Blood can save lives. This is particularly true of cord blood. The blood within the umbilical cord contains high amounts of the blood-forming cells that can battle serious medical conditions such as leukemia and lymphoma among other blood diseases. In essence, your baby’s cord is valuable, as donating cord blood could save other people’s lives. Cord blood contains the same type of cells found in bone marrow; however unlike bone marrow transplants, which can be a painful procedure, collecting blood from the umbilical cord once it’s cut is a painless procedure—it involves neither you nor the baby.
After your baby is born, you’ll need to deliver the placenta and cut the cord. While a small number of women allow the cord to fall off naturally, most opt to cut the cord at birth. After the cord is cut, the remaining placenta and cord are deemed medical waste and disposed of by the hospital. However, there are public cord blood banks that can match the blood in your baby’s umbilical cord to a person suffering from a blood disease. If you decide to donate your baby’s cord blood, the blood will be removed after the umbilical cord has been removed. Once registered at the cord blood bank, it can be matched to an individual who needs it to aid them in their fight.
How Does Donating Cord Blood Help Others?
Children and adults suffering from a blood disease such as leukemia need healthy blood cells; their own blood cells carry the disease they suffer from. By introducing healthy cells capable of producing blood, the hope is that these new cells will replace the damaged ones, allowing the individual to enter remission. Although these patients try to find a blood match in their own family, nearly 7 out of 10 individuals will be unsuccessful. This means that they must rely on blood donations from strangers in order to combat the disease within their own blood.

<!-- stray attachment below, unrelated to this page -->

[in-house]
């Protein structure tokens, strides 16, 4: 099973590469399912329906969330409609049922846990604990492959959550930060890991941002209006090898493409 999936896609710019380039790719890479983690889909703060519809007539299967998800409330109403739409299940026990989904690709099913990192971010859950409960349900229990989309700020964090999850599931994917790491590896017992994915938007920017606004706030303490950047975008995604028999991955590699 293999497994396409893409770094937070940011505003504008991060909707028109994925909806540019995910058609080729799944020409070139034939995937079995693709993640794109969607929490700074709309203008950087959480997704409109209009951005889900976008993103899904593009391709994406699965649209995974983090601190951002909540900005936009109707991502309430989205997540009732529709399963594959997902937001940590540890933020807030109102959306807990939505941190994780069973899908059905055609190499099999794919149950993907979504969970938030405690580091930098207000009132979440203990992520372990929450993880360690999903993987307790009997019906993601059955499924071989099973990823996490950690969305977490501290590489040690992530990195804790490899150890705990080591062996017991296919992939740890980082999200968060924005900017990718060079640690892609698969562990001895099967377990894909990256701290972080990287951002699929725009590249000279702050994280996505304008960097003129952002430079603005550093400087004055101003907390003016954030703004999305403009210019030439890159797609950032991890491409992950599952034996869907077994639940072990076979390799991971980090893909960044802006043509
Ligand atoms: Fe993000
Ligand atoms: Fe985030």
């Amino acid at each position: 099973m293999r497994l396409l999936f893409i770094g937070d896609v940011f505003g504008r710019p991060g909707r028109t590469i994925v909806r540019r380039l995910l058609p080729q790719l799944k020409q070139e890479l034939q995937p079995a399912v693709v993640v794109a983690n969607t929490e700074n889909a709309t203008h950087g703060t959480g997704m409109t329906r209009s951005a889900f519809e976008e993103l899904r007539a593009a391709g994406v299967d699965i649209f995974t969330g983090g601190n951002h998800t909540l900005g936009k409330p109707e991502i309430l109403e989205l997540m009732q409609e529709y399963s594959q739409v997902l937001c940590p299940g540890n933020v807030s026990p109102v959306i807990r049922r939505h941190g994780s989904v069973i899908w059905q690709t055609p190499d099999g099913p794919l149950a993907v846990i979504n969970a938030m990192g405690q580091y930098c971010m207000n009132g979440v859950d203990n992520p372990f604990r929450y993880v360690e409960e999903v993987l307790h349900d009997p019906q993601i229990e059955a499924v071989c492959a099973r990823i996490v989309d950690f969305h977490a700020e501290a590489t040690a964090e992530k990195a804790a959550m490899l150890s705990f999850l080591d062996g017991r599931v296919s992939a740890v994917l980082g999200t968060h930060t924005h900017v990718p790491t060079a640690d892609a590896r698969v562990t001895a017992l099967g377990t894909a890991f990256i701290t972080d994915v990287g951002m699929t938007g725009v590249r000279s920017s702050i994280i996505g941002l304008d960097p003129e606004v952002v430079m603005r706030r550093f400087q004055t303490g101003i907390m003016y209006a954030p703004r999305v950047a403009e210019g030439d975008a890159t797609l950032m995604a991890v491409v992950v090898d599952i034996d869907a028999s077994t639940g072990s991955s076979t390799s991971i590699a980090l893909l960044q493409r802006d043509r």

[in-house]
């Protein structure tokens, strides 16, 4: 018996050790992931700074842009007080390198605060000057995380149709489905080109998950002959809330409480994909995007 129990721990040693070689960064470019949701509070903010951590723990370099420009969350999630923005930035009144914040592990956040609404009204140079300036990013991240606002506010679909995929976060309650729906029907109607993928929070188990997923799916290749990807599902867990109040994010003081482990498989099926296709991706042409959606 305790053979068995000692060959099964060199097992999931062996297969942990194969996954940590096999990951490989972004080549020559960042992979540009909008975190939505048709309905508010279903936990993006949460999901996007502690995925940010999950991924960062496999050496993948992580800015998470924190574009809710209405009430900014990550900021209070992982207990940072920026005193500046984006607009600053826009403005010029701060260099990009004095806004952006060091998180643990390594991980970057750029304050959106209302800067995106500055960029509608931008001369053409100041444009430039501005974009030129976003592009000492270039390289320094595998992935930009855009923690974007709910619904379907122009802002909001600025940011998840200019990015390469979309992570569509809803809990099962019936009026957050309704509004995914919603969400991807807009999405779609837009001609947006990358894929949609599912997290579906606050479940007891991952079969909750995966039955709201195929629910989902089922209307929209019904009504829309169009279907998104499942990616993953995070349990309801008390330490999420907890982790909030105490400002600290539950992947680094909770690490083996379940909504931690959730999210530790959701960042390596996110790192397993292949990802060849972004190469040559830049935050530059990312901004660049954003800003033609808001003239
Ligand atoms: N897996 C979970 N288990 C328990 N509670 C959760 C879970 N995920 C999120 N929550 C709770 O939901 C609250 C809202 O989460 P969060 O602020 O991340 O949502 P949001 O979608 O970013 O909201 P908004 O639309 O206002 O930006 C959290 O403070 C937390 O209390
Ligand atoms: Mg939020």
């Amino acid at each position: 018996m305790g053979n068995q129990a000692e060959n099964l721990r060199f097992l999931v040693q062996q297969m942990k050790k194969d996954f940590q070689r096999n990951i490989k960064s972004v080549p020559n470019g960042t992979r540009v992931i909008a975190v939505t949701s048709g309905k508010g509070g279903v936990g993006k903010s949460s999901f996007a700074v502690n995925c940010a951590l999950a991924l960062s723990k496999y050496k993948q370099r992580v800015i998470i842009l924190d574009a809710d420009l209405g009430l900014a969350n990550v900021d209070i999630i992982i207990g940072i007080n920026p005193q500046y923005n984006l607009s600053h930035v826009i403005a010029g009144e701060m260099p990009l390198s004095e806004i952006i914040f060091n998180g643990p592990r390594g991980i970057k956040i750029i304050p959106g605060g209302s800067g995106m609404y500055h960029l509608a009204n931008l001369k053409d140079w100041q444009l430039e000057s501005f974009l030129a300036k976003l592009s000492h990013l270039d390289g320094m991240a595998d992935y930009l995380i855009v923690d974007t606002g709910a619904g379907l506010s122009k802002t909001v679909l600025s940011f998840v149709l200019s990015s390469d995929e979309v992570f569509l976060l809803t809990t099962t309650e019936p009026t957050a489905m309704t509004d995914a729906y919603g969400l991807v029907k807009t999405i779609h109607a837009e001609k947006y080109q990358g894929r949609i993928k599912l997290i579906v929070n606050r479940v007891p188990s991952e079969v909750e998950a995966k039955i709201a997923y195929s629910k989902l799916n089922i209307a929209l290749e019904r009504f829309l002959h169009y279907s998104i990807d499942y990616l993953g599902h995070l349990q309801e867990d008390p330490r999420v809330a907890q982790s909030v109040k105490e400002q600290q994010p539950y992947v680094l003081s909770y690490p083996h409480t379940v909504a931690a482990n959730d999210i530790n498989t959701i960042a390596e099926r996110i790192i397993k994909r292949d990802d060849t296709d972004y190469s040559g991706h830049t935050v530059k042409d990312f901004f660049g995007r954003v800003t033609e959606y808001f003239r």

What You Should Know
Donating cord blood to a bank is free. All you’ll need to do is sign paperwork. Your donation is protected by privacy laws and your name will not be shared with recipients. Once you deliver your baby and cut the cord, the hospital staff will collect blood from the cord and it will be sent to a public cord bank. As long as the cord blood meets established criteria it will be available to whoever has need of it on the Be The Match registry. Cord blood cells are not embryonic stem cells; this process is not controversial in any way.
For more information regarding the process regarding cord blood donation, considering visiting Be The Match, the national cord blood registry bank. Their website can answer any questions you may have. This is a personal decision that all new parents must make. Cord blood banks are specifically in need of cords from diverse racial backgrounds. Donating cord blood is a simple, safe procedure. However it is also a procedure that could profoundly affect another’s life: it could literally give another person life.